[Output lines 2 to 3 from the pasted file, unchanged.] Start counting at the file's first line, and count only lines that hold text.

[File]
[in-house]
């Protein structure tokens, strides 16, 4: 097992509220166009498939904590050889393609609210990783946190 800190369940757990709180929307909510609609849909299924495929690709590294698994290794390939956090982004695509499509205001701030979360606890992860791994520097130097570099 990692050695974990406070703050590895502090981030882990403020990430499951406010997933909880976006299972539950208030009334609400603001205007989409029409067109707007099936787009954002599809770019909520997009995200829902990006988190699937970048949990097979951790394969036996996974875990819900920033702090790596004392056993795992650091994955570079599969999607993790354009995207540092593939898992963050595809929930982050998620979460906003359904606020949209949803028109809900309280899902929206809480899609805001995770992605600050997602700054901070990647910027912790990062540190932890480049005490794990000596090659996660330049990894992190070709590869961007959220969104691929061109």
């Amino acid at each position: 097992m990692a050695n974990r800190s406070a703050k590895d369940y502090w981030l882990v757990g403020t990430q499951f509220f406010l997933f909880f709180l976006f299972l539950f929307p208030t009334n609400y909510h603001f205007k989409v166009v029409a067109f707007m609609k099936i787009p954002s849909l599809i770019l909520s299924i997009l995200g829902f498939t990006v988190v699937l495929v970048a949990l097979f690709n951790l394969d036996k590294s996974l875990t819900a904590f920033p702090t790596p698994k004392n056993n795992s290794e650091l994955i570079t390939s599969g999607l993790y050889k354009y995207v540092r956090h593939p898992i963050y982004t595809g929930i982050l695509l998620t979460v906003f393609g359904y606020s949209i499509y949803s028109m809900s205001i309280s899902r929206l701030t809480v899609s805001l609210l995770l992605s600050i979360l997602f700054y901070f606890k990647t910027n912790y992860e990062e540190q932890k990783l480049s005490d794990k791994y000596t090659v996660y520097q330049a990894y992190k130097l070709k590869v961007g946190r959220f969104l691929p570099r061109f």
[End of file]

């Protein structure tokens, strides 16, 4: 097992509220166009498939904590050889393609609210990783946190 800190369940757990709180929307909510609609849909299924495929690709590294698994290794390939956090982004695509499509205001701030979360606890992860791994520097130097570099 990692050695974990406070703050590895502090981030882990403020990430499951406010997933909880976006299972539950208030009334609400603001205007989409029409067109707007099936787009954002599809770019909520997009995200829902990006988190699937970048949990097979951790394969036996996974875990819900920033702090790596004392056993795992650091994955570079599969999607993790354009995207540092593939898992963050595809929930982050998620979460906003359904606020949209949803028109809900309280899902929206809480899609805001995770992605600050997602700054901070990647910027912790990062540190932890480049005490794990000596090659996660330049990894992190070709590869961007959220969104691929061109």
């Amino acid at each position: 097992m990692a050695n974990r800190s406070a703050k590895d369940y502090w981030l882990v757990g403020t990430q499951f509220f406010l997933f909880f709180l976006f299972l539950f929307p208030t009334n609400y909510h603001f205007k989409v166009v029409a067109f707007m609609k099936i787009p954002s849909l599809i770019l909520s299924i997009l995200g829902f498939t990006v988190v699937l495929v970048a949990l097979f690709n951790l394969d036996k590294s996974l875990t819900a904590f920033p702090t790596p698994k004392n056993n795992s290794e650091l994955i570079t390939s599969g999607l993790y050889k354009y995207v540092r956090h593939p898992i963050y982004t595809g929930i982050l695509l998620t979460v906003f393609g359904y606020s949209i499509y949803s028109m809900s205001i309280s899902r929206l701030t809480v899609s805001l609210l995770l992605s600050i979360l997602f700054y901070f606890k990647t910027n912790y992860e990062e540190q932890k990783l480049s005490d794990k791994y000596t090659v996660y520097q330049a990894y992190k130097l070709k590869v961007g946190r959220f969104l691929p570099r061109f």